Cardiac risk factors and quality of life in patients with coronary artery disease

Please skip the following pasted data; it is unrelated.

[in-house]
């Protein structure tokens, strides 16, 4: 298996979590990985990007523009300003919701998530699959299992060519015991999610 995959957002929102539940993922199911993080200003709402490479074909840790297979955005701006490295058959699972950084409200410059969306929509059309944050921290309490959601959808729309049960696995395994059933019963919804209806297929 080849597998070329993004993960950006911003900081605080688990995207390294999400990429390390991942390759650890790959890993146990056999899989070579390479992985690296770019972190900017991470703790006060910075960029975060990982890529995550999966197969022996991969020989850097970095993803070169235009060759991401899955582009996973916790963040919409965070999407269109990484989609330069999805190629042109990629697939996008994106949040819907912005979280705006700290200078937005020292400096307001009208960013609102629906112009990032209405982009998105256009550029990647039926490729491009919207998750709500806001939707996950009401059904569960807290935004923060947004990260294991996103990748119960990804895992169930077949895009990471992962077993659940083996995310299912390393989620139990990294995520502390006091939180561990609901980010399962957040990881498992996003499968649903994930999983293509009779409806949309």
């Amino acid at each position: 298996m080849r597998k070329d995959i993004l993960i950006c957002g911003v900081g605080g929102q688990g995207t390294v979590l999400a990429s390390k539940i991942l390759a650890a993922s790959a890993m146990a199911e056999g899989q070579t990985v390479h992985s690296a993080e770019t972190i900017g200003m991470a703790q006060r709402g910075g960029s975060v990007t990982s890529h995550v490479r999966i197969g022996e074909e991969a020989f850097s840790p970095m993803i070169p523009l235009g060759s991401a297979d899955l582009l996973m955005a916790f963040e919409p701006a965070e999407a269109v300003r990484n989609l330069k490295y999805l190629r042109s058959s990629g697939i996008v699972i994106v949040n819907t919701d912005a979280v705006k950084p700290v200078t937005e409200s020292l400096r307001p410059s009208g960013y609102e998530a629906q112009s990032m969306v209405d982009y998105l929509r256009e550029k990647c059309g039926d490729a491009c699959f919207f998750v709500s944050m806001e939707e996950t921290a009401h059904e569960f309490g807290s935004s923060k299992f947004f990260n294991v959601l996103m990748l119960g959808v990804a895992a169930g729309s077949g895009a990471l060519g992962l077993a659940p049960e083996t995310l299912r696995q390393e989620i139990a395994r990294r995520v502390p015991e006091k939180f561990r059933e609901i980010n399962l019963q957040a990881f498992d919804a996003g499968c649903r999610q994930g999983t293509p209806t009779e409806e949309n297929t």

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Aims.The study aimed to determine the quality of life and the relationship between cardiac risk factors and the quality of life in subjects diagnosed with coronary artery disease.Background.Coronary artery disease is the leading cause of adult deaths. The main goal of the therapy is to stop the progression of atherosclerotic coronary disease, ensure its regression and protect individuals from possible complications, increase quality of life and survival period by providing optimal physical, psychological and social conditions.Design and method.The sample population was 270 outpatients who were diagnosed Coronary artery disease at the Cardiology Policlinics of State Hospital during 21 May–20 July 2007.Socio-demographic information and risk factors were inquired during the period of data collection with two forms as the ‘Demographic Characteristics Questionnaire’ and ‘Mac New Quality of Life Scale’.Results.According to the results of the study, it was found that 22·2% of the patients were under the age of risk group, 27·8% had diabetes, 47·5% had hypertension, 36·7% were smokers, and 40·7% had hyperlipidemia. It was established that 31·1% had four risk factors, no patients were risk-free, and the mean number of risk factors was 3·7 (SD 1·28). For the scores of the quality of life scale domains of the patients, the physical field, emotional field, social field and total quality were estimated to be 60·85, 69·34, 68·31 and 130·42, respectively.Conclusions.It was found that there was a negatively statistically significant relation between the quality of life and hypertension and early familial Coronary artery disease history and that quality of life declined as the risk factors increased.Relevance to clinical practice.Risk-factor modification and organisation of training programmes with ensured participation of patients and their relatives are of critical importance in improving their quality of life.

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